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Scientia Agricola

On-line version ISSN 1678-992X

Sci. agric. (Piracicaba, Braz.) vol.66 no.2 Piracicaba Mar./Apr. 2009 



Soil exchangeable cations, sugarcane production and nutrient uptake after wastewater irrigation


Cátions trocáveis do solo, produção e extração de nutrientes pela cana-de-açúcar após irrigação com água residuária



Rafael Marques Pereira LealI, II; Lilian Pittol FirmeI, II; Célia Regina MontesII, III; Adolpho José MelfiII, IV, *; Sonia Maria De Stefano PiedadeV

IUSP/ESALQ - Programa de Pós-Graduação em Solos e Nutrição de Plantas
IIUSP/Núcleo de Pesquisa em Geoquímica e Geofísica da Litosfera, C.P. 09 - 13418-900 - Piracicaba, SP - Brasil
IIIUSP/CENA - Lab. de Geoprocessamento e Tratamento de Imagens, C.P. 96 - 13400-970 - Piracicaba, SP - Brasil
IVUSP/ESALQ - Depto. de Ciência do Solo, C.P. 09 - 13418-900 - Piracicaba, SP - Brasil
VUSP/ESALQ - Depto. de Ciências Exatas, C.P. 09 - 13418-900 - Piracicaba, SP - Brasil




Wastewater irrigation may benefit agricultural crops with water and essential nutrients (mainly nitrogen), also affecting soil chemistry. The effects of effluent irrigation on yield, stalk nutrient uptake and on soil chemistry over 16 months were studied in a sugarcane (Saccharum spp.) crop growing on an Oxisol in Lins, State of São Paulo, Brazil. Irrigated plots received 50% of the recommended mineral-N fertilization and 100, 125, 150 or 200% of the crop water demand, while control plots received neither additional N nor water. The high sodium content of effluent resulted in Na inputs as high as 6.2 t ha-1, along with 1497 kg N ha-1 and 628 kg K ha-1. All the effluent plots except the T125 treatment had higher yields (up to 247 t ha-1) than the control (153 t ha-1). Significant amounts of N (up to 597 kg ha-1) and K (up to 546 kg ha-1) were exported by the plant harvest. Additions of nutrients and Na via irrigation were not compensated by stalk growth, causing a low recovery of N, P, Ca, Na, and showing the relative over N fertilization of the crop. Changes in soil pH, H + Al, Ca, Mg and K were small, whereas Na accumulated over time with irrigation. The treated wastewater irrigation is expected to gain increased importance, requiring careful considerations involving the adequate balance between nutritional inputs via irrigation and optimal plant productivity requirements.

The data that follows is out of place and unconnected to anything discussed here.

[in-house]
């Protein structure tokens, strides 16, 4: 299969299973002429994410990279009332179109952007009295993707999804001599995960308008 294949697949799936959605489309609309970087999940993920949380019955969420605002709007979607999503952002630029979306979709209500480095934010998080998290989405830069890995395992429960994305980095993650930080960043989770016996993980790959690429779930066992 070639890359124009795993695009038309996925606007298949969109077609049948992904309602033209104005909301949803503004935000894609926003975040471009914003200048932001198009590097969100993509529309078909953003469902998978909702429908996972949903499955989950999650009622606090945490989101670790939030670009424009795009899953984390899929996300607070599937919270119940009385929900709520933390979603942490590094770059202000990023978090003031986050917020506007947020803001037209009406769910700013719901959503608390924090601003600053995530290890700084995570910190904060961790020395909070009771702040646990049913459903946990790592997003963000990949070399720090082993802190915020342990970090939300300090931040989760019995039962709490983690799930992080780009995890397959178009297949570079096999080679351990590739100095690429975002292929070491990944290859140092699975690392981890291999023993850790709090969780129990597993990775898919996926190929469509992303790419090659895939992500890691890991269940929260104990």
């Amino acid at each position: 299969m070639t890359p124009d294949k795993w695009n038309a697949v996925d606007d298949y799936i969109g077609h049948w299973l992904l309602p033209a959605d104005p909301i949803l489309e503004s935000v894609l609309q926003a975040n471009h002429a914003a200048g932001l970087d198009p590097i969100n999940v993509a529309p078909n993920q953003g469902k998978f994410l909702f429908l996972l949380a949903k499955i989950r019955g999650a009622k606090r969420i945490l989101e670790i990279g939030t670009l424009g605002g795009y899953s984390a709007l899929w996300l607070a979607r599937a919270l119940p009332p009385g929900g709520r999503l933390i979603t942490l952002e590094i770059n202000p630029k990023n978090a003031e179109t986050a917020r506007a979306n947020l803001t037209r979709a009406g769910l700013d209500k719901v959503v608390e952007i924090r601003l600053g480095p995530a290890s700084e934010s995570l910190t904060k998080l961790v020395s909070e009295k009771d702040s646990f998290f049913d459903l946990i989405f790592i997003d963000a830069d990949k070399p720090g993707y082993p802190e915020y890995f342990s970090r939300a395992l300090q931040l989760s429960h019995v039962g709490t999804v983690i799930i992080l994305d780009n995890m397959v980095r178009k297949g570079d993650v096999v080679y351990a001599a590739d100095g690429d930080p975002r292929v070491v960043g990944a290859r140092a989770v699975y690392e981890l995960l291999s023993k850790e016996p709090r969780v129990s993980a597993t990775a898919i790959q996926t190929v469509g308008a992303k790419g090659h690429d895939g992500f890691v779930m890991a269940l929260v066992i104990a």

Key words: Saccharum spp., water reuse, land disposal, nutrient cycling


A irrigação com águas residuárias pode beneficiar as culturas agrícolas com água e nutrientes essenciais (especialmente nitrogênio), afetando também a química do solo. Os efeitos da irrigação por 16 meses com efluente de esgoto na produtividade, extração de nutrientes pelo colmo, e nos atributos químicos do solo, foram estudados em um Latossolo cultivado com cana-de-açúcar (Saccharum spp.), situado em Lins, São Paulo. As parcelas irrigadas receberam 50% do N mineral recomendado e 100, 125, 150 ou 200% da demanda hídrica da cultura, enquanto o controle não recebeu N mineral e nem água. As elevadas concentrações de sódio do efluente ocasionaram um aporte de Na de até 6,2 t ha-1, juntamente com até 1497 kg N ha-1 e 628 kg K ha-1. Todas as parcelas irrigadas, com exceção do T125, apresentaram maior produtividade (até 247 t ha-1) do que o controle (153 t ha-1). Quantidades expressivas de N (até 597 kg ha-1) e de K (até 546 kg ha-1) foram exportadas através da colheita da cultura. As adições de nutrientes e de Na via irrigação não foram compensadas pelo crescimento da planta, ocasionando uma baixa recuperação de N, P, Ca e Na, evidenciando uma excessiva fertilização da planta (N). Alterações no solo de pH, H + Al, Ca, Mg e K, foram de pequena magnitude, enquanto houve acúmulo de Na trocável ao longo do tempo nos tratamentos irrigados. A irrigação com águas residuárias deverá adquirir importância crescente, exigindo atenção detalhada ao balanço entre o aporte de nutrientes via irrigação e as quantidades requeridas para a otimização da produtividade da cultura.